What Does It Mean To Be An American?

When I was growing up in the suburbs of Charleston, South Carolina, this wasn’t the kind of question that you ever had to ask (unless you were a grade school teacher teeing up a history lesson around the Fourth of July).  Depending on where you came from, your answer might have slight variations in the language and some of the details, but for the most part, it was always the same: a jumbled rant that started with America being “the greatest country in the world,” included something about football or baseball, cheeseburgers, and apple pie, and ended with a grand finale about the importance of freedom and democracy.  As a black kid, I was used to hearing family members complain about the President, Republicans, and politicians in general, but their love for America and our way of life was always apparent.  Back then, patriotism would flare up around the country on certain holidays like a bad case of gout.  Independence Day, Memorial Day, Veterans Day, and the like were all full of familiar stories about the Founding Fathers, backyard barbecues, and endless platitudes about supporting the troops.  The irony was that even though we all thought we knew what it meant to be American, most of us never really thought about it at all because we didn’t have to.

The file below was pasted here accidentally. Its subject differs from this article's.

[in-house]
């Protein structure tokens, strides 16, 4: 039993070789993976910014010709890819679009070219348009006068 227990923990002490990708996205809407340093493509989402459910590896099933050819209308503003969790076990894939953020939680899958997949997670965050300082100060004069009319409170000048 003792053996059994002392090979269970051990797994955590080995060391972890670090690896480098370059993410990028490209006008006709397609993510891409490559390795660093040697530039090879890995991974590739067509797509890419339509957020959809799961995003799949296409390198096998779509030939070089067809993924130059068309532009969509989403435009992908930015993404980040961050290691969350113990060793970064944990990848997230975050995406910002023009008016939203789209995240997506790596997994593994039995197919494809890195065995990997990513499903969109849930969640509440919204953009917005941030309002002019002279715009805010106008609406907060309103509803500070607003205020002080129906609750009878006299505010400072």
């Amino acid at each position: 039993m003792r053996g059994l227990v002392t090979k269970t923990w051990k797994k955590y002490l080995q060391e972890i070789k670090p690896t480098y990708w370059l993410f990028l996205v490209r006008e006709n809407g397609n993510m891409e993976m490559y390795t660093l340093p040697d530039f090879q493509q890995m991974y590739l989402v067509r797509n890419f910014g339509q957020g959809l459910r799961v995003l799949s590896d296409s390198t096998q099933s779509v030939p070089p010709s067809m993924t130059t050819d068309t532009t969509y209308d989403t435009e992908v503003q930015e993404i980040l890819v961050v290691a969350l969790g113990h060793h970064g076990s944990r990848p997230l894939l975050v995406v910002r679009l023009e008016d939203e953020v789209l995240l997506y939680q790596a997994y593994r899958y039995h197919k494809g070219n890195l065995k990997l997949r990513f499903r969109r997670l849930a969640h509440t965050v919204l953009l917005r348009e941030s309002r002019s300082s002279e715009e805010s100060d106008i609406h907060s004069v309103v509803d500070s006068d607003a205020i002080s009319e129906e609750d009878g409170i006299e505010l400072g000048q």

I’m not quite sure when it started, but long before I was born, the American people decided to outsource our definition of patriotism to politicians and corporate advertisers.  Instead of learning about and teaching the next generation about all of the complications, nuances, and compromises that gave us American democracy, we decided that all of that was too difficult and too time-consuming to worry about.  It was much easier to dumb it down a little, gloss over the details, and bury any questions under a mountain of red, white, and blue glitter.  We raised our children on a steady diet of national myths, empty rhetoric, and American Exceptionalism.  Until eventually, patriotism was reduced to a cartoon—a meaningless caricature of Uncle Sam as the head cheerleader for Team America, completely disconnected from the true struggles of our nation’s founding.  Our complicated history was oversimplified and whitewashed, and as a consequence, entire generations grew up thinking that America is perfect, and therefore questioning its shortcomings or challenging the nation to live up to its founding ideals must somehow be incompatible with patriotism.